In Other Ivory Towers: Judge sides with Harvard in affirmative action suit

Joey Fox

In Other Ivory Towers is the Record’s look at colleges and universities outside the Purple Bubble.

Federal District Court Judge Allison D. Burroughs ruled on Oct. 1 that Harvard University’s admission process does not illegally discriminate against Asian-American applicants, in what The New York Times called “one of the biggest legal challenges to affirmative action in years.”

Following a bench trial, Burroughs ruled on four claims made in the lawsuit, which was filed against Harvard in 2014: that Harvard intentionally discriminated against Asian-Americans, that race served as the main factor in its admissions decisions, that it deliberately racially balanced its classes and that it did not exhaust other race-neutral measures before considering race in its decisions.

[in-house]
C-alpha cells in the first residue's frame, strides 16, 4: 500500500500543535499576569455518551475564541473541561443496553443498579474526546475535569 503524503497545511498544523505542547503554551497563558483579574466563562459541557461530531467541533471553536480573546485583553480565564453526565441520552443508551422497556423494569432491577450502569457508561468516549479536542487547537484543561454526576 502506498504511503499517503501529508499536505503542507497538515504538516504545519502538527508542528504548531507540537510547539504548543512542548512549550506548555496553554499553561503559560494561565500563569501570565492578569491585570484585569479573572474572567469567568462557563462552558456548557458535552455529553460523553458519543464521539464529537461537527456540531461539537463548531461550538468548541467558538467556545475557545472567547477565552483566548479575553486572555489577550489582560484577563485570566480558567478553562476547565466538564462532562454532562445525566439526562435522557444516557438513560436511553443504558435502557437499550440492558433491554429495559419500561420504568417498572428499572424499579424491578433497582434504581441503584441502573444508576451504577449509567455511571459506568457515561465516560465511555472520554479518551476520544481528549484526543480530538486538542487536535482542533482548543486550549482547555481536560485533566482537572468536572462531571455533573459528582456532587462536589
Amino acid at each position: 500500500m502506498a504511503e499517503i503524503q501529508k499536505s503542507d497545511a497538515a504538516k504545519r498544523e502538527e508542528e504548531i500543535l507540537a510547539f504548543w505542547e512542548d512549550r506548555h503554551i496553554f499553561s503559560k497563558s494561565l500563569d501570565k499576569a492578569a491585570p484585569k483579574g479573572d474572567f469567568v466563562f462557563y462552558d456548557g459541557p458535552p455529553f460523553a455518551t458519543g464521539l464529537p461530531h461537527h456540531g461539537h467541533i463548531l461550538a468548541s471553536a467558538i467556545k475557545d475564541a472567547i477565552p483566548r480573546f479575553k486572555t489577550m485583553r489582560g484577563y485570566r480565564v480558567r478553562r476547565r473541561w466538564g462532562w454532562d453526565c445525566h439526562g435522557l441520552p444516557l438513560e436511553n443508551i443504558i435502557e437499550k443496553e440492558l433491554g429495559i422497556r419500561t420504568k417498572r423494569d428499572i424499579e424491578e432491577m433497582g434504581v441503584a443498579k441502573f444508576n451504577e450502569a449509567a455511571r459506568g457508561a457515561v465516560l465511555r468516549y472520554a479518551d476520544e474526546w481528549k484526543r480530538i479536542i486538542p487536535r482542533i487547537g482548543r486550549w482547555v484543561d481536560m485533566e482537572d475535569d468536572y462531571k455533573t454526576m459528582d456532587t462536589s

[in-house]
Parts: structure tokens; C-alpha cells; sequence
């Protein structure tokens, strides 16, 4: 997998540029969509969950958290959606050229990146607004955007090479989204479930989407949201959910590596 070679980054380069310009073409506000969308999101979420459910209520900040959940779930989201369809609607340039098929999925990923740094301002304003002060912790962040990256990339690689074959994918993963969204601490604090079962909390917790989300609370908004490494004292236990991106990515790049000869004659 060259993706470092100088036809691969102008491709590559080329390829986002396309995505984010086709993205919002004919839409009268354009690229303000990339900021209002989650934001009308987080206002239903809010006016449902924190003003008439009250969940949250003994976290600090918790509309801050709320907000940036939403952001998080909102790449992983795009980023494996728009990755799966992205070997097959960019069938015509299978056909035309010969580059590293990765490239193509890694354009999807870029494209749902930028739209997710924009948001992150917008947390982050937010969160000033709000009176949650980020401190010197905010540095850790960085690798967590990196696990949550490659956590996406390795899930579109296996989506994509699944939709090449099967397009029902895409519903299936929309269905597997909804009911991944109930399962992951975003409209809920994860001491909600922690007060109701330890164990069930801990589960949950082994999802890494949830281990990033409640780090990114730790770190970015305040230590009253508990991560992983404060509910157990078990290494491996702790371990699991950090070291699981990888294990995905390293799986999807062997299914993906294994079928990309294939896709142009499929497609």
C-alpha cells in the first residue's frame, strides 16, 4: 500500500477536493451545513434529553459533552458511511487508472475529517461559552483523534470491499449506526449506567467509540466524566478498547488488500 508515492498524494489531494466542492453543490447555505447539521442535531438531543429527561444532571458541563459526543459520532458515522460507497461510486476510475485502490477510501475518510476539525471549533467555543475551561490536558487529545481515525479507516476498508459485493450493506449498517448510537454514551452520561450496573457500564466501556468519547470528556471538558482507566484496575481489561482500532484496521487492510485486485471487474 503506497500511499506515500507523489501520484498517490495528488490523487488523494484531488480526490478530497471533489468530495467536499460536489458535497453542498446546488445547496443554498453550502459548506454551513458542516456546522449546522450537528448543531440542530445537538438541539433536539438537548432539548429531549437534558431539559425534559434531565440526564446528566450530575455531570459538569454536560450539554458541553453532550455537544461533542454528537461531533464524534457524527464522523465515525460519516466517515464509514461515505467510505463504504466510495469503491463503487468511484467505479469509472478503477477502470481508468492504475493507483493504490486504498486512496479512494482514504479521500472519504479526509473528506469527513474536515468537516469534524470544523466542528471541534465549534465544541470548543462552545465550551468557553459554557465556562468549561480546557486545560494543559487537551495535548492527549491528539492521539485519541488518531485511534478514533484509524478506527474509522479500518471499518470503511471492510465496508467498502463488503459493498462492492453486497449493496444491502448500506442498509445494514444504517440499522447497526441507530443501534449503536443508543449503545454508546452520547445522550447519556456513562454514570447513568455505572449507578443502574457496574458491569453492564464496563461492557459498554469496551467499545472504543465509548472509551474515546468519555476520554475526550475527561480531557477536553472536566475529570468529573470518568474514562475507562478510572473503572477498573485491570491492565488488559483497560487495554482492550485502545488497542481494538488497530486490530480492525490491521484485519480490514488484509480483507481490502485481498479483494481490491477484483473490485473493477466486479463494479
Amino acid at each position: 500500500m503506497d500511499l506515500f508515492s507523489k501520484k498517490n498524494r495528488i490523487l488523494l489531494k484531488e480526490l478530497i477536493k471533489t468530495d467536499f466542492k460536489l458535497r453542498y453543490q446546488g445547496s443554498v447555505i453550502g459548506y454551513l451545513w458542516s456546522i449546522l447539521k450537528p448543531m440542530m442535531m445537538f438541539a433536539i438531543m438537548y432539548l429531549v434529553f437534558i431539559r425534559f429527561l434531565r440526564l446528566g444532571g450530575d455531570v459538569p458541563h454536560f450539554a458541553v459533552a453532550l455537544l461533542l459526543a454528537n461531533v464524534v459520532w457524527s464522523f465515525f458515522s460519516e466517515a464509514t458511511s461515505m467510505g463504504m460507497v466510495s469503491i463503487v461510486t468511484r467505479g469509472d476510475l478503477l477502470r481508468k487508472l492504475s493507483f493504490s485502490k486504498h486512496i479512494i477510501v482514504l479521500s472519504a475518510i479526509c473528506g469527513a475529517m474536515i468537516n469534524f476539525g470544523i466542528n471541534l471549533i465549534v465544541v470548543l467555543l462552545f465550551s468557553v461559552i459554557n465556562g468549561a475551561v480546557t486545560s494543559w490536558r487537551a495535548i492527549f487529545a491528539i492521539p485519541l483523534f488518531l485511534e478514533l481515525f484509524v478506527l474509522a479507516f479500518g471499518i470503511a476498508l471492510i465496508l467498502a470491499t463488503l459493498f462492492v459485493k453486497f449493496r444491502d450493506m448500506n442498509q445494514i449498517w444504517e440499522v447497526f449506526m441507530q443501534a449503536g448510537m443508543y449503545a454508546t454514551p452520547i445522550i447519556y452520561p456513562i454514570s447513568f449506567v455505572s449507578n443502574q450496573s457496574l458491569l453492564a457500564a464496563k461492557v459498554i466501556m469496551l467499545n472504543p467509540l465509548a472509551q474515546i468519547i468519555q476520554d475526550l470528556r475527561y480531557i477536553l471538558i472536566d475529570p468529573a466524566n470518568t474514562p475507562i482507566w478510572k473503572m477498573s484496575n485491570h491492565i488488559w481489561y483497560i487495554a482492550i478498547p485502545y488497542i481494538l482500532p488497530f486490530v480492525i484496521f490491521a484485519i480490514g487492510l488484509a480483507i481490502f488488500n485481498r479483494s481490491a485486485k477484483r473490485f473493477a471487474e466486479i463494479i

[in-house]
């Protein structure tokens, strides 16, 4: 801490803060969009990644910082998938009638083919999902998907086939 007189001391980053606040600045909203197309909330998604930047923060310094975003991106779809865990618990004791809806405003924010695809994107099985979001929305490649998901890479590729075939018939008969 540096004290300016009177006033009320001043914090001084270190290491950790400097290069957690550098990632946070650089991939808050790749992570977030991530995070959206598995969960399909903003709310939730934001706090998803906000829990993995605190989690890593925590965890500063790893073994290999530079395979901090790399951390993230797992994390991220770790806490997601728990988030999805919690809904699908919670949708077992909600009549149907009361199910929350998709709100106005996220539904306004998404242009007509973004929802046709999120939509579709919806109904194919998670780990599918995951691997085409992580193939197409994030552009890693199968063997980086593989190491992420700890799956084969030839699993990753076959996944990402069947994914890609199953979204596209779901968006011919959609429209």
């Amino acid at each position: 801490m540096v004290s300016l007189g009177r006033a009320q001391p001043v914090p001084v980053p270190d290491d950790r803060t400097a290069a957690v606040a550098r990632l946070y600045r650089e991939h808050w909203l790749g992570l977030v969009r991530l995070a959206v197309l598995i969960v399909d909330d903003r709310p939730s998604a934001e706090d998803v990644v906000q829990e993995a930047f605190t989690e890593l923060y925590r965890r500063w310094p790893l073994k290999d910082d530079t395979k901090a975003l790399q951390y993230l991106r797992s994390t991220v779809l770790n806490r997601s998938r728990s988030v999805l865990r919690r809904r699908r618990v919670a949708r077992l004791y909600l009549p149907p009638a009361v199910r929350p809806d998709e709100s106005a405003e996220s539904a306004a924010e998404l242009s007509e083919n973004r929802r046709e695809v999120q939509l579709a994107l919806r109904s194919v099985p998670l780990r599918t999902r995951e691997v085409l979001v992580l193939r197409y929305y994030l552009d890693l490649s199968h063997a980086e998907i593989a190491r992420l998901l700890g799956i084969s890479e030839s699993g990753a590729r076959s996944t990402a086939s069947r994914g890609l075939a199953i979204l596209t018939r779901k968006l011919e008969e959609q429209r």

In a 130-page decision, Burroughs determined that the university was not responsible for any of the four counts. Her ruling affirmed race’s place in admissions decisions for the time being, writing that “diversity will foster the tolerance, acceptance and understanding that will ultimately make race conscious admissions obsolete.”

The plaintiff in the case was Students for Fair Admissions (SFFA), run by conservative political strategist Edward Blum and representing several Asian-American students who were not admitted to Harvard. 

Though he was not among those students, Michael Wang ’17 was involved in the case and served as an unofficial spokesperson for SFFA. Wang told the Record in 2018 that he was rejected from Princeton, Stanford and Yale despite boasting a 4.67 GPA, a perfect ACT score, and several impressive extracurriculars (“Michael Wang ’17 takes part in advocacy related to anti-Asian discrimination lawsuit,” Oct. 17, 2018).